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arcyria denudata

arcyria denudata


Sporocarps erect, often in large colonies, deep red, fading to red-brown, crowded or gregarious, 1-2 mm total height. Sporothecae subglobose, ovoid or cylindrical, erect, 0.5-1 mm diam., expanding to 1(-2) x the original size. Stalk dark or red-brown, 0.5-1.5 mm long, cysts mostly 12-15 µm diam. Capillitium net rather dense, the tubules slender, 3-4 µm diam., usually with coarse half rings arranged in a spiral, elsewhere smooth or minutely warted or with fine subreticulate ridges. Calyculus plicate, usually rather coarsely papillate-reticulate, usually rather small and shallow, funnel-shaped. Spores 6-8 µm diam. minutely, pale-warted and with scattered larger wartlets ( ), ( ), ( )


The genus Arcyria is prevalent worldwide and is considered one of the most common slime mold genera, some Arcyria species (Arcyria cinerea, Arcyria denudata, Arcyria incarnata, Arcyria nutans) also include the range of their habitats to the most common slime mold species at all


Slime mold or mould is a broad term describing protists that use spores to reproduce. Slime molds were formerly classified as fungi, but are no longer considered part of this kingdom. Their common name refers to part of some of these organisms' life cycles where they can appear as gelatinous "slime". This is mostly seen with the myxomycetes, which are the only macroscopic slime molds. Slime molds have been found all over the world and feed on microorganisms that live in any type of dead plant material. For this reason, these organisms are usually found in soil, lawns, and on the forest floor, commonly on deciduous logs. However, in tropical areas they are also common on inflorescences, fruits and in aerial situations (e.g., in the canopy of trees) and also grow in air conditioners, especially when the drain is blocked. In urban areas, they are found on mulch or even in the leaf mold in gutters. One of the most commonly encountered slime molds is the yellow Physarum polycephalum, found both in nature in forests in temperate zones, as well as in classrooms and laboratories. Most slime molds are smaller than a few centimeters, but some species may reach sizes of up to several square meters and masses of up to 30 grams. Many have striking colours such as yellow, brown and white ---- at picture [1] can you see, the spore-strings which popping out of some specimen, and a (actually 2) empty cups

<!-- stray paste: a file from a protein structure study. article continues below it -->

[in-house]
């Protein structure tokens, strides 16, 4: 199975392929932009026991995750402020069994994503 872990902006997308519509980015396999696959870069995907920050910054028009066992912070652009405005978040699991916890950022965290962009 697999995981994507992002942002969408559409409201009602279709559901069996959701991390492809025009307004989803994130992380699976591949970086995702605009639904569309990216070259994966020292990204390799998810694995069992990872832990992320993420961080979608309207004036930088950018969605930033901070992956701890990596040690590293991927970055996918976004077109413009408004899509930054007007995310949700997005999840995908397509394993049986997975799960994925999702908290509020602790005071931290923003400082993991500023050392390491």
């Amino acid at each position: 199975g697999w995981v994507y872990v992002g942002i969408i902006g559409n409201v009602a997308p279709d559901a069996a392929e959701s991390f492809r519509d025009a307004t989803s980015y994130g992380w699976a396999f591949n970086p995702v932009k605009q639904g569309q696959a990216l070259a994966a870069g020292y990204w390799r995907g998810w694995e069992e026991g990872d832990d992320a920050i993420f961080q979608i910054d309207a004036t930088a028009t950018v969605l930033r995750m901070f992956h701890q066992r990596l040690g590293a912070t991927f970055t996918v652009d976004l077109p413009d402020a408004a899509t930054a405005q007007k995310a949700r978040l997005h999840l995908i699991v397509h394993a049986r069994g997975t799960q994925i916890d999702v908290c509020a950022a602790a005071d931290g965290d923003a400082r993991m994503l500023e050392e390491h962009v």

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Spotted by

Horst aan de Maas, Limburg, Netherlands

Spotted on Nov 26, 2011
Submitted on Nov 30, 2011

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Arcyria incarnata Arcyria denudata Slime mold Mycetozoa Slime Mould

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